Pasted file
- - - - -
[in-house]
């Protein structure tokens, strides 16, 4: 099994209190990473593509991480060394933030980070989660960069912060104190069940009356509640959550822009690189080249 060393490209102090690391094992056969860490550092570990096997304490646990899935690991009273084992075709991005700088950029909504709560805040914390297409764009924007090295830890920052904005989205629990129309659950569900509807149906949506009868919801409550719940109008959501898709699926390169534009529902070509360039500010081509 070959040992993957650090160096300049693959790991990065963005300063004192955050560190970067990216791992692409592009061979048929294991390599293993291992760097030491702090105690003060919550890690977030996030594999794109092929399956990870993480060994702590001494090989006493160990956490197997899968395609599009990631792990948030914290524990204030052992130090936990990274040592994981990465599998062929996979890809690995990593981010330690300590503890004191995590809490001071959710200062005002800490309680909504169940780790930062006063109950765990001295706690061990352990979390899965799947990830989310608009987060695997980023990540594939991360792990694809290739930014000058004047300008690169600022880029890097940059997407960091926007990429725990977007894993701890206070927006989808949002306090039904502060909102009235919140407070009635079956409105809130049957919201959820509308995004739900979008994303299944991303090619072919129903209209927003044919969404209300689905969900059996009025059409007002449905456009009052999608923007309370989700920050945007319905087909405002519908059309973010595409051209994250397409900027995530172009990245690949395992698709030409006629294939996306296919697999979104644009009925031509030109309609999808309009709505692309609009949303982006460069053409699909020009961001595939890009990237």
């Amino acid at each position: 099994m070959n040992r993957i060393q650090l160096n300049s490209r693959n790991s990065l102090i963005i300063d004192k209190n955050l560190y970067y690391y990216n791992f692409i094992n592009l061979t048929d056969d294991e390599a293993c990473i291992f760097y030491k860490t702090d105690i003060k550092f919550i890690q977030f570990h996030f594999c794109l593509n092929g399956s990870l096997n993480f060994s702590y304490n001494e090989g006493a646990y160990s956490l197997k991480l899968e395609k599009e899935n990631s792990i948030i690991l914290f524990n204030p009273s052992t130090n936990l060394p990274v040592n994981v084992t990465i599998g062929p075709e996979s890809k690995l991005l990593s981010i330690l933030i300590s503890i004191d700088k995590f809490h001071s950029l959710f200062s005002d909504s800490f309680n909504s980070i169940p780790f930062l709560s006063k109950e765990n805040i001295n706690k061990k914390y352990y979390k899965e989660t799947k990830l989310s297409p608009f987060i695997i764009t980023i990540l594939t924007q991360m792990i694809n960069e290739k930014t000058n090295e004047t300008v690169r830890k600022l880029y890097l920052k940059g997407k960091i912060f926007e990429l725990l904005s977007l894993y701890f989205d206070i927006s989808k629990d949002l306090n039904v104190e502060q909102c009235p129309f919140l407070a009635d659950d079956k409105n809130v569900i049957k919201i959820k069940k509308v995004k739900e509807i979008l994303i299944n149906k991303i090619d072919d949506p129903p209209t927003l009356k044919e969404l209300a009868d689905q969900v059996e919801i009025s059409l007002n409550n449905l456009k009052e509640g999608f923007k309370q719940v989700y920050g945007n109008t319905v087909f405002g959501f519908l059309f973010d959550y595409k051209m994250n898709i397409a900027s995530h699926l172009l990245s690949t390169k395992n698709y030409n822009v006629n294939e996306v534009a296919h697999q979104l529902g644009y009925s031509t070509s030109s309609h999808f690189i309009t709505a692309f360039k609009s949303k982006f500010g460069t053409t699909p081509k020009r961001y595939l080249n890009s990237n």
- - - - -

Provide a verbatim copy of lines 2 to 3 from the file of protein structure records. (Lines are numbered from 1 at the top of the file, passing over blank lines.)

């Protein structure tokens, strides 16, 4: 099994209190990473593509991480060394933030980070989660960069912060104190069940009356509640959550822009690189080249 060393490209102090690391094992056969860490550092570990096997304490646990899935690991009273084992075709991005700088950029909504709560805040914390297409764009924007090295830890920052904005989205629990129309659950569900509807149906949506009868919801409550719940109008959501898709699926390169534009529902070509360039500010081509 070959040992993957650090160096300049693959790991990065963005300063004192955050560190970067990216791992692409592009061979048929294991390599293993291992760097030491702090105690003060919550890690977030996030594999794109092929399956990870993480060994702590001494090989006493160990956490197997899968395609599009990631792990948030914290524990204030052992130090936990990274040592994981990465599998062929996979890809690995990593981010330690300590503890004191995590809490001071959710200062005002800490309680909504169940780790930062006063109950765990001295706690061990352990979390899965799947990830989310608009987060695997980023990540594939991360792990694809290739930014000058004047300008690169600022880029890097940059997407960091926007990429725990977007894993701890206070927006989808949002306090039904502060909102009235919140407070009635079956409105809130049957919201959820509308995004739900979008994303299944991303090619072919129903209209927003044919969404209300689905969900059996009025059409007002449905456009009052999608923007309370989700920050945007319905087909405002519908059309973010595409051209994250397409900027995530172009990245690949395992698709030409006629294939996306296919697999979104644009009925031509030109309609999808309009709505692309609009949303982006460069053409699909020009961001595939890009990237």
């Amino acid at each position: 099994m070959n040992r993957i060393q650090l160096n300049s490209r693959n790991s990065l102090i963005i300063d004192k209190n955050l560190y970067y690391y990216n791992f692409i094992n592009l061979t048929d056969d294991e390599a293993c990473i291992f760097y030491k860490t702090d105690i003060k550092f919550i890690q977030f570990h996030f594999c794109l593509n092929g399956s990870l096997n993480f060994s702590y304490n001494e090989g006493a646990y160990s956490l197997k991480l899968e395609k599009e899935n990631s792990i948030i690991l914290f524990n204030p009273s052992t130090n936990l060394p990274v040592n994981v084992t990465i599998g062929p075709e996979s890809k690995l991005l990593s981010i330690l933030i300590s503890i004191d700088k995590f809490h001071s950029l959710f200062s005002d909504s800490f309680n909504s980070i169940p780790f930062l709560s006063k109950e765990n805040i001295n706690k061990k914390y352990y979390k899965e989660t799947k990830l989310s297409p608009f987060i695997i764009t980023i990540l594939t924007q991360m792990i694809n960069e290739k930014t000058n090295e004047t300008v690169r830890k600022l880029y890097l920052k940059g997407k960091i912060f926007e990429l725990l904005s977007l894993y701890f989205d206070i927006s989808k629990d949002l306090n039904v104190e502060q909102c009235p129309f919140l407070a009635d659950d079956k409105n809130v569900i049957k919201i959820k069940k509308v995004k739900e509807i979008l994303i299944n149906k991303i090619d072919d949506p129903p209209t927003l009356k044919e969404l209300a009868d689905q969900v059996e919801i009025s059409l007002n409550n449905l456009k009052e509640g999608f923007k309370q719940v989700y920050g945007n109008t319905v087909f405002g959501f519908l059309f973010d959550y595409k051209m994250n898709i397409a900027s995530h699926l172009l990245s690949t390169k395992n698709y030409n822009v006629n294939e996306v534009a296919h697999q979104l529902g644009y009925s031509t070509s030109s309609h999808f690189i309009t709505a692309f360039k609009s949303k982006f500010g460069t053409t699909p081509k020009r961001y595939l080249n890009s990237n």